Ian Niepómniashi lost the penultimate game of the World Cup in Astana (Kazakhstan) in the worst possible way. He had it won after playing as a computer until the key moment. But then one of his old demons arose: move fast when you have to think to deliver the killing blow. The Chinese Liren Ding also suffered from tremendous tension, but managed his nerves better and is now the favourite, with the score even (6-6) with two to go. The thirteenth is played this Thursday, with the Russian in command of the white pieces but emotionally hit hard.
It was a day of great importance, especially for Ding, whose situation fit well with the lyrics of one of the hits of the Kazakh singer-songwriter Dimash Qudaibergen, guest for the kick-off: “If you want to change your world, start today. It’s now or never”. And what the Chinese did with that objective was to choose a totally inoffensive third move from the prism of trying to gain an advantage in the opening, but intelligent if one looks more deeply: thus he avoided his rival’s homemade preparations, probably aimed at seeking an equalizer. brazenly, and posed a very long-term fight.
Niepómniashi gave a recital of strange gestures and postures before making his next four sets. So much so that a spectator new to chess would think that the Russian, with his head bowed and buried between his arms against the table, had decided to take a nap shortly after starting such an important fight. He also leaned back in the chair with his whole body backwards, or stared at the wall or the floor or the opaque glass that separated him from the spectators. All that body language paraphernalia has a simple explanation: he was trying to remember where he had seen a game similar to what the Asian was proposing, and what were the ins and outs and nuances of that scheme. And besides, his nerves gripped him.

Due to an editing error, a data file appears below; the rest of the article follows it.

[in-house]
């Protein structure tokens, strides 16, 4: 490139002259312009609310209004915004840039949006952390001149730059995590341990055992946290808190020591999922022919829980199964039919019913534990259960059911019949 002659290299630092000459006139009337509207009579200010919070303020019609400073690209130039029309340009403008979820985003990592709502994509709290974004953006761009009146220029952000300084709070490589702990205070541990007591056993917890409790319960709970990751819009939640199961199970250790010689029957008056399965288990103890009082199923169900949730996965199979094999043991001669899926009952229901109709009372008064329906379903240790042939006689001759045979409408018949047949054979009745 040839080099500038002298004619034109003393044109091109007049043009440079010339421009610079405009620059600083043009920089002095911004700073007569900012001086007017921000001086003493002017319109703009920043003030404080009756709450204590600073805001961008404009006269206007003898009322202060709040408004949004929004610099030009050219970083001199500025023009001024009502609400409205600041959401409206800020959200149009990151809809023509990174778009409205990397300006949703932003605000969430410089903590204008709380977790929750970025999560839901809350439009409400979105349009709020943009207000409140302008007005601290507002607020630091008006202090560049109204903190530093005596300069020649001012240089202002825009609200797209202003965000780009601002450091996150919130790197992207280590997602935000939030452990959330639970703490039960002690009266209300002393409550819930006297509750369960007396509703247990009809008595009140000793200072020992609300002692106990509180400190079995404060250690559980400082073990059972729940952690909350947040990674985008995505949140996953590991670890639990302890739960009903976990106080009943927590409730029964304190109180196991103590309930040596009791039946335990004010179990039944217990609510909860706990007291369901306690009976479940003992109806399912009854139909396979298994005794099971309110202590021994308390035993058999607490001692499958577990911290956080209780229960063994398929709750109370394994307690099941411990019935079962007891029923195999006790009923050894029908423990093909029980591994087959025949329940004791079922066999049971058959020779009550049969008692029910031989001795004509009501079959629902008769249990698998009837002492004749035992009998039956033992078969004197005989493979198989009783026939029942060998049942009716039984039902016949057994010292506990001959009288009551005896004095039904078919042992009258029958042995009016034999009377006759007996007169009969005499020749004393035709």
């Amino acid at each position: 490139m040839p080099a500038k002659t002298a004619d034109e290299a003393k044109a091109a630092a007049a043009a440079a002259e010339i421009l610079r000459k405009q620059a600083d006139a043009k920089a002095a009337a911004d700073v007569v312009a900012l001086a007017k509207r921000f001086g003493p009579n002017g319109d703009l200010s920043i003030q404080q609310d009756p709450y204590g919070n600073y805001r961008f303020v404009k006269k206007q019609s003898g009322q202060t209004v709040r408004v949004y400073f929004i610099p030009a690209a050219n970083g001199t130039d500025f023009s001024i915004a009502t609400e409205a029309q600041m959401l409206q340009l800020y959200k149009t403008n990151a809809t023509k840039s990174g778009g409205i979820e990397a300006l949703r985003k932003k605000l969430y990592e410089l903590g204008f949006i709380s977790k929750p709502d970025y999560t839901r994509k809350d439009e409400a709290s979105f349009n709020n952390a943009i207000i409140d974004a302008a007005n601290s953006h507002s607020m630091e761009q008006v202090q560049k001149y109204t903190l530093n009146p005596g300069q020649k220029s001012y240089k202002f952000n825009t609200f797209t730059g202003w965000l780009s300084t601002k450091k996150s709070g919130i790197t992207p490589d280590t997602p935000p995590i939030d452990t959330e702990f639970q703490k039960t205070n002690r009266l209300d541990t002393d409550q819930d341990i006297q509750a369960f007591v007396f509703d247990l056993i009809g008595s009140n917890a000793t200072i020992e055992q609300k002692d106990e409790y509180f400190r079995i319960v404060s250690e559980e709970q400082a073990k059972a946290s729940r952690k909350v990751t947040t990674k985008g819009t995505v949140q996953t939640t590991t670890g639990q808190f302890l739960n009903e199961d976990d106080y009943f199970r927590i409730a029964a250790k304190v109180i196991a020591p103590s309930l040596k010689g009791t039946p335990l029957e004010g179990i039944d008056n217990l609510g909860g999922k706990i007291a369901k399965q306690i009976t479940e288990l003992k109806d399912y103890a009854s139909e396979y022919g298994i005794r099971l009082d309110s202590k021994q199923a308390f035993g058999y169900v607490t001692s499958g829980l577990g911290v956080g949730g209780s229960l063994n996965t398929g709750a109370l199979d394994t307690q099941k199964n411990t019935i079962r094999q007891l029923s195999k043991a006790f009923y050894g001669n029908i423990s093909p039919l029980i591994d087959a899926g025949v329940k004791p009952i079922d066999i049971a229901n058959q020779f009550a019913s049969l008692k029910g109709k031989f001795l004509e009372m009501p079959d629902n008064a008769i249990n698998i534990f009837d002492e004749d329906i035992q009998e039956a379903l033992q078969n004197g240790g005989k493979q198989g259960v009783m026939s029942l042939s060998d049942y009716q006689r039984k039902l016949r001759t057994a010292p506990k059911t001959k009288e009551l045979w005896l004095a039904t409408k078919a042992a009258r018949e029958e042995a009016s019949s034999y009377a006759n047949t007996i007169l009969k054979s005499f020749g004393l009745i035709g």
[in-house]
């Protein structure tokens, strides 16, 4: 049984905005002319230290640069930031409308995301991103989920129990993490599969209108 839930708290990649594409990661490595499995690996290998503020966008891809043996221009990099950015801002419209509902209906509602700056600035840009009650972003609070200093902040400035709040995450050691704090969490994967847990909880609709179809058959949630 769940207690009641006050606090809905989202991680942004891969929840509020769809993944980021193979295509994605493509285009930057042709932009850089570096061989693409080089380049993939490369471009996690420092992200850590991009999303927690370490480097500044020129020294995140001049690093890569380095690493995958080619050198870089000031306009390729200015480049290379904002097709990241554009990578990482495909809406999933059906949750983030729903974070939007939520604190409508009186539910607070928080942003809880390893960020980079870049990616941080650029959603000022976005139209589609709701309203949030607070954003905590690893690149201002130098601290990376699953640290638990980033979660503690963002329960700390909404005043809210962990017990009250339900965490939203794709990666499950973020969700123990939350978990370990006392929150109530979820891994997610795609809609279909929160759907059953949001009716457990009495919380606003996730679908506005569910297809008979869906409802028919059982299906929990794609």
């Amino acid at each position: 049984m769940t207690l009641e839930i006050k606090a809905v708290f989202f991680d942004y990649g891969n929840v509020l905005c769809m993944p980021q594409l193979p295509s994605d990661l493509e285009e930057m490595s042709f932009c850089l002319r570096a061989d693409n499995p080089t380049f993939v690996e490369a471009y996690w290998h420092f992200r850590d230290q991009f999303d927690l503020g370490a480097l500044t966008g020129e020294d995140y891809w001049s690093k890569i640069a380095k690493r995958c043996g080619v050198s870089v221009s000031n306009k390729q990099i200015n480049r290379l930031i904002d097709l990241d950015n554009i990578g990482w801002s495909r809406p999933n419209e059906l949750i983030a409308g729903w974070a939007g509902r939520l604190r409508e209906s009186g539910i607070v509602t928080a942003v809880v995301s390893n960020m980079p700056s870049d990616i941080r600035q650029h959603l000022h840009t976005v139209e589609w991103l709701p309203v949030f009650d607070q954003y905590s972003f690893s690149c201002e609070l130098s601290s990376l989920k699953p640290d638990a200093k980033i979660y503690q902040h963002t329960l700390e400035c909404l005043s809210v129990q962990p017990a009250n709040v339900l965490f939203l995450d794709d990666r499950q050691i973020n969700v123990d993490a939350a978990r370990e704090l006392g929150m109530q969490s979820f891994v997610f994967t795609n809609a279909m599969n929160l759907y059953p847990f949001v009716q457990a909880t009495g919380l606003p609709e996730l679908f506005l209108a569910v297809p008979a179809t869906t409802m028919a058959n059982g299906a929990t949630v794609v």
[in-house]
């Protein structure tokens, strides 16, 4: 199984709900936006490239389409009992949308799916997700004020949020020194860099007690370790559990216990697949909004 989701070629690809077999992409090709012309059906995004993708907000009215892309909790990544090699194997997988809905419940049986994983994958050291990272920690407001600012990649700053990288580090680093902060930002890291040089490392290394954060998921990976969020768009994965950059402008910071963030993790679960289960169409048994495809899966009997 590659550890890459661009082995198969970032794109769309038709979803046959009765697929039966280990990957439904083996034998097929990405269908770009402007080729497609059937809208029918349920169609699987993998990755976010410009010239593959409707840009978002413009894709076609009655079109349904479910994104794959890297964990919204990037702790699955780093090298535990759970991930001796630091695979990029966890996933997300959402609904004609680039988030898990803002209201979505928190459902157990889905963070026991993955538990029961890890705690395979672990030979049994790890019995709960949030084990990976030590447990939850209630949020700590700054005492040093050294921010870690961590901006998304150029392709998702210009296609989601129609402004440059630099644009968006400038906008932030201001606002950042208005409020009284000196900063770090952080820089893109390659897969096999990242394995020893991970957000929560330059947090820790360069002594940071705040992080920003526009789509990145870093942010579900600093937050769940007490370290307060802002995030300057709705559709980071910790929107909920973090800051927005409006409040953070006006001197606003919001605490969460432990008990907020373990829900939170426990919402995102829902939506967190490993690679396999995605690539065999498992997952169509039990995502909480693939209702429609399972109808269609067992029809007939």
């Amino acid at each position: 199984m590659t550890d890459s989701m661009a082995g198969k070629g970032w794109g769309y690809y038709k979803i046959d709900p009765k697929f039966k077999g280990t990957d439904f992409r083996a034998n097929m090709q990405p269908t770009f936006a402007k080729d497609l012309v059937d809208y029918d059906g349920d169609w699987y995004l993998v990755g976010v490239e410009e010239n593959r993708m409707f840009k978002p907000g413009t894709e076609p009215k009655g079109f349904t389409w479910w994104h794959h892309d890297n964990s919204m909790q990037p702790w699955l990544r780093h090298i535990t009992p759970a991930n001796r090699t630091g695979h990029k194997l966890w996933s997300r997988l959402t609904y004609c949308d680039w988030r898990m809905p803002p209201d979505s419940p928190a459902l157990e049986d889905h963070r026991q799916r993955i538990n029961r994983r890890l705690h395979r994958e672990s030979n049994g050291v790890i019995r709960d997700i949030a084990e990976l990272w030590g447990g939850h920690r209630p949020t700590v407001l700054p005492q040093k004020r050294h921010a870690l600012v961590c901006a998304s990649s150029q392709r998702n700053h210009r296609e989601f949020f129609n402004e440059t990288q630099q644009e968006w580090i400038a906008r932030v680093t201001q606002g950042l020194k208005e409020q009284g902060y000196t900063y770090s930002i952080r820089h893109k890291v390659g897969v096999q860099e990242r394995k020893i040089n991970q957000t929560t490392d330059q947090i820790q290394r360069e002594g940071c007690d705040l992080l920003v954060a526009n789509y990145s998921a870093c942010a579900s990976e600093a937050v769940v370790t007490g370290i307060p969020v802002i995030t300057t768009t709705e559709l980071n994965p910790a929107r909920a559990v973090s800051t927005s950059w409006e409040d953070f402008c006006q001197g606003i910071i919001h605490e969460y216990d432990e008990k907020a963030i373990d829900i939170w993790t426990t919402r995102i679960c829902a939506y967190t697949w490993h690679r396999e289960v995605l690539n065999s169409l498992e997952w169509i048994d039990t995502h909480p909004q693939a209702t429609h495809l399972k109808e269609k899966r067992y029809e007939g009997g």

But suddenly, on the eleventh move, Niepómniashi changed the time signature, from adage to the allegro: He did something unexpected and provocative, inviting Ding into a complex, double-edged position, the kind the Russian likes. And the Chinese picked up the glove because it was the big day, where a true aspiring world champion must get into the garden with very tall grass, even though he knows that there may be many snakes.
However, Ding did not shield his legs before attacking, putting him on the brink of a deadly bite. In the following sets, Niepómniashi hit each time with the one indicated by the computers as the best until he achieved a winning advantage, in the face of Ding’s impotence. Millions of fans around the world, following the game online, knew that Magnus Carlsen’s successor to the throne was almost certainly going to be Niepómniashi.
But then the Slav returned to display one of his weaknesses since his youth: the inability to feel that the game is at a critical moment, decisive to give the finishing touch, and that therefore you have to think for as long as necessary, even at the cost of suffering later clock troubles. Instead of the winning shot, Niepomniashi quickly made a play that left him lost, to the despair of the Russian journalists in the press room.